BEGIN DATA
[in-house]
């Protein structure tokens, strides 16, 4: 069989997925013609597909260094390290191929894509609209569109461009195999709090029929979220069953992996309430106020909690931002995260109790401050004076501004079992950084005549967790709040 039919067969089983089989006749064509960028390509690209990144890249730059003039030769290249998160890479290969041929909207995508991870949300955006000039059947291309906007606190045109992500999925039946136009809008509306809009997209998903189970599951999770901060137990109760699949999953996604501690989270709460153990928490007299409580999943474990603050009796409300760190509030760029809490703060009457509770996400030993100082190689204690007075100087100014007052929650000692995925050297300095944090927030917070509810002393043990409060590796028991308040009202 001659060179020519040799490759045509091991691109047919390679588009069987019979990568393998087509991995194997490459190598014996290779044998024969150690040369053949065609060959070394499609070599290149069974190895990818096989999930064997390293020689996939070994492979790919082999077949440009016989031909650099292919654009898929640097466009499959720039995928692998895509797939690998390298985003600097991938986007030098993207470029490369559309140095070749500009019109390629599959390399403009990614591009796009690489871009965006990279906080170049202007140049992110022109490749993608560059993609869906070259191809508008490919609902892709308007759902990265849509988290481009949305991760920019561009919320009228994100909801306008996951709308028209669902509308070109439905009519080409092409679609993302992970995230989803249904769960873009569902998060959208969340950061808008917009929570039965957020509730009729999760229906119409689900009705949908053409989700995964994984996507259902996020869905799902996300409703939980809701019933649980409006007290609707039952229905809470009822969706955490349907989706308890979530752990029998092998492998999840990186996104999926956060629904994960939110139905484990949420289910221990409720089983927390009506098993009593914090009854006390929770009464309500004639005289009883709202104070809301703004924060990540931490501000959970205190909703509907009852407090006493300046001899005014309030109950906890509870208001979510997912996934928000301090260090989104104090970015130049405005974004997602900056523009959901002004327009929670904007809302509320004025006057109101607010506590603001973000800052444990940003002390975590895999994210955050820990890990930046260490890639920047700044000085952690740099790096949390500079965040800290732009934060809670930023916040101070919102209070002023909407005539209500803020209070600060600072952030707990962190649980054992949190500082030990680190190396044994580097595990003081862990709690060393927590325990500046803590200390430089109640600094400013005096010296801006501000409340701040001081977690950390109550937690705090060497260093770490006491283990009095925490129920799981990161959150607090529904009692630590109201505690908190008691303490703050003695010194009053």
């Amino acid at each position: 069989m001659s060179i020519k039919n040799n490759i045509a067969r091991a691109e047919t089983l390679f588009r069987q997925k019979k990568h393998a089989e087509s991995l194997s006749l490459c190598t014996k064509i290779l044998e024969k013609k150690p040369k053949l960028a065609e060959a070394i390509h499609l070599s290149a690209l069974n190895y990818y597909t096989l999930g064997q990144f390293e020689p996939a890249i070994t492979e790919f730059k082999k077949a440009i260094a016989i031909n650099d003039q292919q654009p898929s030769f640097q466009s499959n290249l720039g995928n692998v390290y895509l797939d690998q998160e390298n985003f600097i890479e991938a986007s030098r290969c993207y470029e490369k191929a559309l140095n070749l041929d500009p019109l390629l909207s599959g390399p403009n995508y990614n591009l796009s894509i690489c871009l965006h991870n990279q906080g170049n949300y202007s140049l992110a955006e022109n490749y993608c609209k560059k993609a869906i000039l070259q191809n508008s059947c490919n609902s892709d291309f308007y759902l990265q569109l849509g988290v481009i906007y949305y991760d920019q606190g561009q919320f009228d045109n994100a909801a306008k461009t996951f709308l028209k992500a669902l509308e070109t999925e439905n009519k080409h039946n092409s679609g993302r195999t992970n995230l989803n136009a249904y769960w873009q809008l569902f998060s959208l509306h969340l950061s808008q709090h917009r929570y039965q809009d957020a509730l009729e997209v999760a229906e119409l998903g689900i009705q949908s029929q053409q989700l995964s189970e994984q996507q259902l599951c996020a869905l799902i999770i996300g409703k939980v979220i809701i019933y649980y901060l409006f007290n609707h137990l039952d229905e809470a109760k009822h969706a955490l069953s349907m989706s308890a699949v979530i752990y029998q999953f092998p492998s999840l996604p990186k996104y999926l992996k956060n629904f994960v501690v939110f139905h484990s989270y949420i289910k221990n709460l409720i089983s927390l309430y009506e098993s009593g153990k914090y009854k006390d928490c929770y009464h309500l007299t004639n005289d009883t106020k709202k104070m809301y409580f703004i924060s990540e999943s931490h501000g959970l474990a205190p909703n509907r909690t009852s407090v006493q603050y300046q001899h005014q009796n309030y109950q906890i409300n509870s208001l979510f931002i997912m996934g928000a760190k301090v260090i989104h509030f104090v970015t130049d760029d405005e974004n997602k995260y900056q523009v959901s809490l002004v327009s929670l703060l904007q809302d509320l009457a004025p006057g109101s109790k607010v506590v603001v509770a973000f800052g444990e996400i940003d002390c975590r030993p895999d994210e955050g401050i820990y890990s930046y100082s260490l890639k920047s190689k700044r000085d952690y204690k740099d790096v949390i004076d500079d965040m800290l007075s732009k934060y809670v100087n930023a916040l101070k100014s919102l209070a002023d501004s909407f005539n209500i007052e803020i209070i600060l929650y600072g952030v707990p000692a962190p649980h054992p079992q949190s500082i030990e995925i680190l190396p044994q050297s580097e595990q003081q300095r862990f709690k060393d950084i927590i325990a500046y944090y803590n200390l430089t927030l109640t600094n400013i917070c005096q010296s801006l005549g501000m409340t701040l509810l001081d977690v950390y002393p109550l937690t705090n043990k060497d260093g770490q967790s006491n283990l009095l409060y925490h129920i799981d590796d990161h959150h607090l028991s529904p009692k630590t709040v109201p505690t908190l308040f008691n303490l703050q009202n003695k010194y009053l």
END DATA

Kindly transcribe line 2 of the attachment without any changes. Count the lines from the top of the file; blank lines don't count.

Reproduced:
């Protein structure tokens, strides 16, 4: 069989997925013609597909260094390290191929894509609209569109461009195999709090029929979220069953992996309430106020909690931002995260109790401050004076501004079992950084005549967790709040 039919067969089983089989006749064509960028390509690209990144890249730059003039030769290249998160890479290969041929909207995508991870949300955006000039059947291309906007606190045109992500999925039946136009809008509306809009997209998903189970599951999770901060137990109760699949999953996604501690989270709460153990928490007299409580999943474990603050009796409300760190509030760029809490703060009457509770996400030993100082190689204690007075100087100014007052929650000692995925050297300095944090927030917070509810002393043990409060590796028991308040009202 001659060179020519040799490759045509091991691109047919390679588009069987019979990568393998087509991995194997490459190598014996290779044998024969150690040369053949065609060959070394499609070599290149069974190895990818096989999930064997390293020689996939070994492979790919082999077949440009016989031909650099292919654009898929640097466009499959720039995928692998895509797939690998390298985003600097991938986007030098993207470029490369559309140095070749500009019109390629599959390399403009990614591009796009690489871009965006990279906080170049202007140049992110022109490749993608560059993609869906070259191809508008490919609902892709308007759902990265849509988290481009949305991760920019561009919320009228994100909801306008996951709308028209669902509308070109439905009519080409092409679609993302992970995230989803249904769960873009569902998060959208969340950061808008917009929570039965957020509730009729999760229906119409689900009705949908053409989700995964994984996507259902996020869905799902996300409703939980809701019933649980409006007290609707039952229905809470009822969706955490349907989706308890979530752990029998092998492998999840990186996104999926956060629904994960939110139905484990949420289910221990409720089983927390009506098993009593914090009854006390929770009464309500004639005289009883709202104070809301703004924060990540931490501000959970205190909703509907009852407090006493300046001899005014309030109950906890509870208001979510997912996934928000301090260090989104104090970015130049405005974004997602900056523009959901002004327009929670904007809302509320004025006057109101607010506590603001973000800052444990940003002390975590895999994210955050820990890990930046260490890639920047700044000085952690740099790096949390500079965040800290732009934060809670930023916040101070919102209070002023909407005539209500803020209070600060600072952030707990962190649980054992949190500082030990680190190396044994580097595990003081862990709690060393927590325990500046803590200390430089109640600094400013005096010296801006501000409340701040001081977690950390109550937690705090060497260093770490006491283990009095925490129920799981990161959150607090529904009692630590109201505690908190008691303490703050003695010194009053």